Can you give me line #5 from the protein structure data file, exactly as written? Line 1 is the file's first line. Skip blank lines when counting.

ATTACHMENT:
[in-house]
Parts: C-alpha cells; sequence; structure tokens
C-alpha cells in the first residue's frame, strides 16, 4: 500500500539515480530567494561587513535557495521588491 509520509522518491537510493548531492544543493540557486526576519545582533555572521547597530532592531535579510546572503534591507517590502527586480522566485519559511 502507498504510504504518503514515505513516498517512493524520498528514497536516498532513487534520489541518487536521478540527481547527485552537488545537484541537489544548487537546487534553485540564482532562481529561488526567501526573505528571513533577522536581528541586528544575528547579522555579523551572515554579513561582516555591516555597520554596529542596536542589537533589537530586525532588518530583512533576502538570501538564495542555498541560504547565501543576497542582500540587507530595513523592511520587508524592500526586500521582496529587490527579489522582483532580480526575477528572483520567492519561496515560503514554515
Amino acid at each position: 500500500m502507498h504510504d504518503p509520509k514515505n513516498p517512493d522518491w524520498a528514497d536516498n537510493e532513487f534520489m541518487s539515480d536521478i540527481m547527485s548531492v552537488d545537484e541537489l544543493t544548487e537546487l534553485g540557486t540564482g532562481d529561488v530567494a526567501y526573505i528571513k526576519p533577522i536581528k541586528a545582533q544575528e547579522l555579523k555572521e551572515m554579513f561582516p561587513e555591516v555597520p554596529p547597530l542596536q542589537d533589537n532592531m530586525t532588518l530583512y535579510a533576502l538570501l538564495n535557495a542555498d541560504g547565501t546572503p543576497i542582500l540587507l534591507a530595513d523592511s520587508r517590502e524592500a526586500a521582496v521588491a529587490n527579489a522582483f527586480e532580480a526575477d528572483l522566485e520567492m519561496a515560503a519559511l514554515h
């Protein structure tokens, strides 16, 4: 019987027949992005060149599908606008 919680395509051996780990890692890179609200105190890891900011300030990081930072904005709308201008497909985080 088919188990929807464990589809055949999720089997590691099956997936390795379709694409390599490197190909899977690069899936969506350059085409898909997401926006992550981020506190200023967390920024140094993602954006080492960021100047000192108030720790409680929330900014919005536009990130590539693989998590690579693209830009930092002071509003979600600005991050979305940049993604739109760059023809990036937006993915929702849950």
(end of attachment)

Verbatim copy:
């Protein structure tokens, strides 16, 4: 019987027949992005060149599908606008 919680395509051996780990890692890179609200105190890891900011300030990081930072904005709308201008497909985080 088919188990929807464990589809055949999720089997590691099956997936390795379709694409390599490197190909899977690069899936969506350059085409898909997401926006992550981020506190200023967390920024140094993602954006080492960021100047000192108030720790409680929330900014919005536009990130590539693989998590690579693209830009930092002071509003979600600005991050979305940049993604739109760059023809990036937006993915929702849950």